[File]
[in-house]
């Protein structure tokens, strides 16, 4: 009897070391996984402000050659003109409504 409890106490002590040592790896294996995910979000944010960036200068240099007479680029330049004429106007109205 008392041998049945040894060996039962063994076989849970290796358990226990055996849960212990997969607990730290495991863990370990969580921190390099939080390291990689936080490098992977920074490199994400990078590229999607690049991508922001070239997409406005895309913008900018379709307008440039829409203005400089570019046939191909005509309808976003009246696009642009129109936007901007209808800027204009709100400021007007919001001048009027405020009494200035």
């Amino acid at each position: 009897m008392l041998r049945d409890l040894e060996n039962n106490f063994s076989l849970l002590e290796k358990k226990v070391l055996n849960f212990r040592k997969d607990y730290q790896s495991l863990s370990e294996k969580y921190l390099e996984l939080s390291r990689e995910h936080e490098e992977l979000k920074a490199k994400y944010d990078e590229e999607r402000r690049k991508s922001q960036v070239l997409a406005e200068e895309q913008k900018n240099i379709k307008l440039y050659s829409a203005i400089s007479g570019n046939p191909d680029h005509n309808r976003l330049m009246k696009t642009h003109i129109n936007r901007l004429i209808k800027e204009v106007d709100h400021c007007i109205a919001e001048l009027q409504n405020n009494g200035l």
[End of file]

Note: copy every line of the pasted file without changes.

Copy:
[in-house]
């Protein structure tokens, strides 16, 4: 009897070391996984402000050659003109409504 409890106490002590040592790896294996995910979000944010960036200068240099007479680029330049004429106007109205 008392041998049945040894060996039962063994076989849970290796358990226990055996849960212990997969607990730290495991863990370990969580921190390099939080390291990689936080490098992977920074490199994400990078590229999607690049991508922001070239997409406005895309913008900018379709307008440039829409203005400089570019046939191909005509309808976003009246696009642009129109936007901007209808800027204009709100400021007007919001001048009027405020009494200035």
């Amino acid at each position: 009897m008392l041998r049945d409890l040894e060996n039962n106490f063994s076989l849970l002590e290796k358990k226990v070391l055996n849960f212990r040592k997969d607990y730290q790896s495991l863990s370990e294996k969580y921190l390099e996984l939080s390291r990689e995910h936080e490098e992977l979000k920074a490199k994400y944010d990078e590229e999607r402000r690049k991508s922001q960036v070239l997409a406005e200068e895309q913008k900018n240099i379709k307008l440039y050659s829409a203005i400089s007479g570019n046939p191909d680029h005509n309808r976003l330049m009246k696009t642009h003109i129109n936007r901007l004429i209808k800027e204009v106007d709100h400021c007007i109205a919001e001048l009027q409504n405020n009494g200035l």